Tough Mudder: Making it to the Finish
Associate Editor Kristen Haney survived the ice water, electric shocks, and greased monkey bars and made it to the finish of the 11-mile Tough Mudder at Northstar. Here’s what it took to earn that orange headband.
One of the cruelest tricks Tough Mudder organizers can pull on participants is changing the course the night before the competition. When my partner and I saw the new plan for the course on Friday, it came as a complete surprise—and not a welcome one. Gone were the obstacles I thought I could complete: running through fire, climbing across cargo nets, and slip and sliding into muddy water.
Eight obstacles were removed altogether, which meant more steep running up and down Northstar’s rocky ski slopes in between obstacles. A few were replaced by a set of 12-foot-tall walls we had to climb over and a second round of crawling under barbed wire. Even the loss of one of the swimming obstacles, which I was dreading, didn’t do much to improve my spirits. This race was going to be a tough mudder; I set my alarm for 5 a.m. and tried to get to sleep.
I was filled with mixed emotions the next morning. I was dreading the unknown (would I even be able to finish?) but also excited to finally be tackling the 11-mile course I’d spent months training for. We arrived at Northstar two hours before our start time and took the gondola to mid-mountain, where the race kicked off. We watched the first group take off, then fueled up with caffeine and energy gels, and made our way to the start. After scaling a wall (yes, before the course begins), an MC gathered racers to yell a few dozen “hoo-rahs,” and we were off.
A few days before the course, I had run into some high school friends also running Tough Mudder. They were drinking at a bar (while I stood by sober), and one mentioned how her training had mainly been a few pilates classes. Any concerns I had that night about overtraining were quickly squashed at the outset of the course. The hills were brutal, and many participants were reduced to walking during the final uphill ascent to more than 8,000 feet. I stopped a few times to wait for my partner to catch up, grateful for the work I had put into interval training and hill runs.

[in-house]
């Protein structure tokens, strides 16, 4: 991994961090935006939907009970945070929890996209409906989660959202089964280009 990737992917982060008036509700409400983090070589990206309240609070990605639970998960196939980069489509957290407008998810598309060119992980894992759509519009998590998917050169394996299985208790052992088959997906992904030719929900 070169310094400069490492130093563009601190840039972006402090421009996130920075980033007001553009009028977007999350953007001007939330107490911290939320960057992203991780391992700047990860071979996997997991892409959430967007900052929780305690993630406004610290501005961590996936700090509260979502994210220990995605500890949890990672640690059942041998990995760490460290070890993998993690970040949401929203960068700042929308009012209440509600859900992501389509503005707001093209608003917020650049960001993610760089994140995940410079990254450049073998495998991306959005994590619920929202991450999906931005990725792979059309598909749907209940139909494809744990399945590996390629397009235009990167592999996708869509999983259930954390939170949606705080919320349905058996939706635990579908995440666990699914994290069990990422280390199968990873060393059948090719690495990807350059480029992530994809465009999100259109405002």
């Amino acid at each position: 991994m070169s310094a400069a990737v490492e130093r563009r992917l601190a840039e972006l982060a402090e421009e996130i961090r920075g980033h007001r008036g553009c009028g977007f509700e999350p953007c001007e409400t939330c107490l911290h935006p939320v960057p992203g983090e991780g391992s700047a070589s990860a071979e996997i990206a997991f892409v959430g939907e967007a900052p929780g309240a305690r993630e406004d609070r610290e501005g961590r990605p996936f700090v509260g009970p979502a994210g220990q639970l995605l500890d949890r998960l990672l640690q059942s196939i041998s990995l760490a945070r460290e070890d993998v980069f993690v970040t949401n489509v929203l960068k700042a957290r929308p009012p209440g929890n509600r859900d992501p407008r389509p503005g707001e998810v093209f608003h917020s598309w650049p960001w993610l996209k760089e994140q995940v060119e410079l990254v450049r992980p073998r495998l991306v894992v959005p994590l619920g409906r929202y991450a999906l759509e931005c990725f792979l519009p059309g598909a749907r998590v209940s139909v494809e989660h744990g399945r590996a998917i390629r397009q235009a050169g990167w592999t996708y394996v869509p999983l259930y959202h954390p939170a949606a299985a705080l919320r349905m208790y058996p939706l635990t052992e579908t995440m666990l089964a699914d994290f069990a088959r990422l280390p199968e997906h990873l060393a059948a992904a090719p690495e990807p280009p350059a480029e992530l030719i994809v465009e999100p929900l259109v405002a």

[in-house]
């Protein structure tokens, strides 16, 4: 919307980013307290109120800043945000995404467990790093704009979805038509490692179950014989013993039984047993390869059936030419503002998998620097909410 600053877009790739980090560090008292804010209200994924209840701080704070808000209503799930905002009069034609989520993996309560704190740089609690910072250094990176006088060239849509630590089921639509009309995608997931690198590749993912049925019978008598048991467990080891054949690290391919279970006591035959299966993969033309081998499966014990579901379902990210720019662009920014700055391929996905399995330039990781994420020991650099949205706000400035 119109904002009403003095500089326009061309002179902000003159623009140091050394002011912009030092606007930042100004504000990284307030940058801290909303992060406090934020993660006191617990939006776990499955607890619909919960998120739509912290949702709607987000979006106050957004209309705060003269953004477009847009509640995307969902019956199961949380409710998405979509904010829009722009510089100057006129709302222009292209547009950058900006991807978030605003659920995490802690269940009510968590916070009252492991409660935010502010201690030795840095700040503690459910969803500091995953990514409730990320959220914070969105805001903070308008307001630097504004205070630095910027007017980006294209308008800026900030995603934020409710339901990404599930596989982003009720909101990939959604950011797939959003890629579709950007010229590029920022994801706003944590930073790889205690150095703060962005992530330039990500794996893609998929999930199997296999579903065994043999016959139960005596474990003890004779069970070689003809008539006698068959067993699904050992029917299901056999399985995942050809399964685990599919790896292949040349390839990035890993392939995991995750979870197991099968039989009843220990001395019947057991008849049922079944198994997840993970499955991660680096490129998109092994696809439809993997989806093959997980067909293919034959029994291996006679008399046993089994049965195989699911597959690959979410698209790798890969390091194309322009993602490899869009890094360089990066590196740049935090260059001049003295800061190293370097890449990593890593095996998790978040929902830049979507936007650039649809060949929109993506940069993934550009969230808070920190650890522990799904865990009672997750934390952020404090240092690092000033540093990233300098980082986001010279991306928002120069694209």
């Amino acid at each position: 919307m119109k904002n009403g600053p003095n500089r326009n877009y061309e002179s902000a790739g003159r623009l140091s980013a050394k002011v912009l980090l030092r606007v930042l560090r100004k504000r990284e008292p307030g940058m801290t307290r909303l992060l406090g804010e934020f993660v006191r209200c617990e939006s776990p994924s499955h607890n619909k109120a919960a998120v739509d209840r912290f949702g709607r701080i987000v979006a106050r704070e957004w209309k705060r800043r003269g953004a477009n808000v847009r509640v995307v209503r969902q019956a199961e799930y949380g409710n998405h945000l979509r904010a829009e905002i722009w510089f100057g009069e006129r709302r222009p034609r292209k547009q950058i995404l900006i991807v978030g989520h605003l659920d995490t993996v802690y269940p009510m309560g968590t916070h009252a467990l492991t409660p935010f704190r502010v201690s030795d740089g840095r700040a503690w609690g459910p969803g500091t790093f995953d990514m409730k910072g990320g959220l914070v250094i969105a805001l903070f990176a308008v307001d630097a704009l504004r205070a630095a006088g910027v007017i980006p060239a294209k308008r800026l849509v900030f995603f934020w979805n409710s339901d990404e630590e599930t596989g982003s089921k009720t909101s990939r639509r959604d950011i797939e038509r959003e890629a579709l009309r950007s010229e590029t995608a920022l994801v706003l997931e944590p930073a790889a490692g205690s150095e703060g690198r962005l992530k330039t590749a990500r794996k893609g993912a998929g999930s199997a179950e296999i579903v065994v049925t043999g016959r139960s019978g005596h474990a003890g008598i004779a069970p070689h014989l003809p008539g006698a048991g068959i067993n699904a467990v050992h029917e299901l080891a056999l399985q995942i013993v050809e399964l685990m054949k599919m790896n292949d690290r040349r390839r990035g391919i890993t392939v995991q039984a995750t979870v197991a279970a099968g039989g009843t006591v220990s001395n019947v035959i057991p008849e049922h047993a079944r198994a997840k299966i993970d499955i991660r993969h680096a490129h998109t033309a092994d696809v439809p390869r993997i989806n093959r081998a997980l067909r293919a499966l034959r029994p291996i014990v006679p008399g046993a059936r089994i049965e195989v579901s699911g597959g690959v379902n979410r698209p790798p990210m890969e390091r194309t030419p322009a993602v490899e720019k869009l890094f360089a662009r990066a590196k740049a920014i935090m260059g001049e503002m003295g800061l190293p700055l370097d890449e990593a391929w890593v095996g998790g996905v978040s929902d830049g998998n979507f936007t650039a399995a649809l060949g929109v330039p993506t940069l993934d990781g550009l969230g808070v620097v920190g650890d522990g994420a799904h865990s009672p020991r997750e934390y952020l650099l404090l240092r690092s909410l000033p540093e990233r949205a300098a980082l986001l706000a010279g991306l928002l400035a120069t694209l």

The first obstacle, a crawl through mud under barbed wire, introduced us to pain and dirt. My hair got caught on barbed wire twice, but it was the dragging my body across rocks that was brutal. The rest of the obstacles, designed to train British Special Forces, unfolded much how I imagined, with only a few surprises. I made a few of the ring swings before falling into the water, and I couldn’t keep my grip on the rotating monkey bars. I wasn’t surprised; I know that despite all my training, I still lack upper body strength.
The real surprises were the obstacles that involved swimming. By far my least favorite part of the course was “walk the plank,” a leap off a tall platform into cold water. A volunteer at the top yelled at me to “Jump! Jump! Jump!” Before I had time to think, my stomach was in my mouth and I was in freezing water without any air. I clawed my way to the surface and kicked my way to the edge of the water, convinced I was going to drown. Swimming is not my strong suit.
But the toughest part of Tough Mudder wasn’t the obstacles, or running 11 miles on the side of a steep mountain. It was sticking with my partner and putting teamwork before my completion time. A little before mile eight, my partner helped hoist me over the first 12-foot wall before recruiting a couple of strong guys to help him over. Through a crack in the wall I saw him fall and come down hard, twisting an ankle.
He wasn’t able to put much weight on his right foot, which started to swell immediately. And he refused to stop at the first aid stations for fear that they’d make him quit the course. We had to walk or slow jog the remaining three miles when all I wanted to do was run. I could hear the clock ticking as my partner tried to ignore the pain and run for my sake. I knew he was hurting, and still all I could think about was how much energy I had and how much faster I could be going. I had counted on his strength to get through some of the tougher obstacles, and now that I could tackle the rest I was dying to fly through the remainder of the course. I felt frustrated, and selfish, and I realized that this was the part of Tough Mudder where my mental grit was being tested.
Sometimes it’s not about how fast you can go. Sometimes it’s about being a better person and finishing with the team you started with. So, I walked and slowly jogged the last three miles, almost faceplanted into mud during the final electrical shocks—and I finished side-by-side with my partner.
It took us a little over four hours, but the time didn’t matter when we stood together at the end with our orange headbands and beers. We had finished Tough Mudder in one piece, as a team, and I could not be prouder.
(me, getting shocked at the end)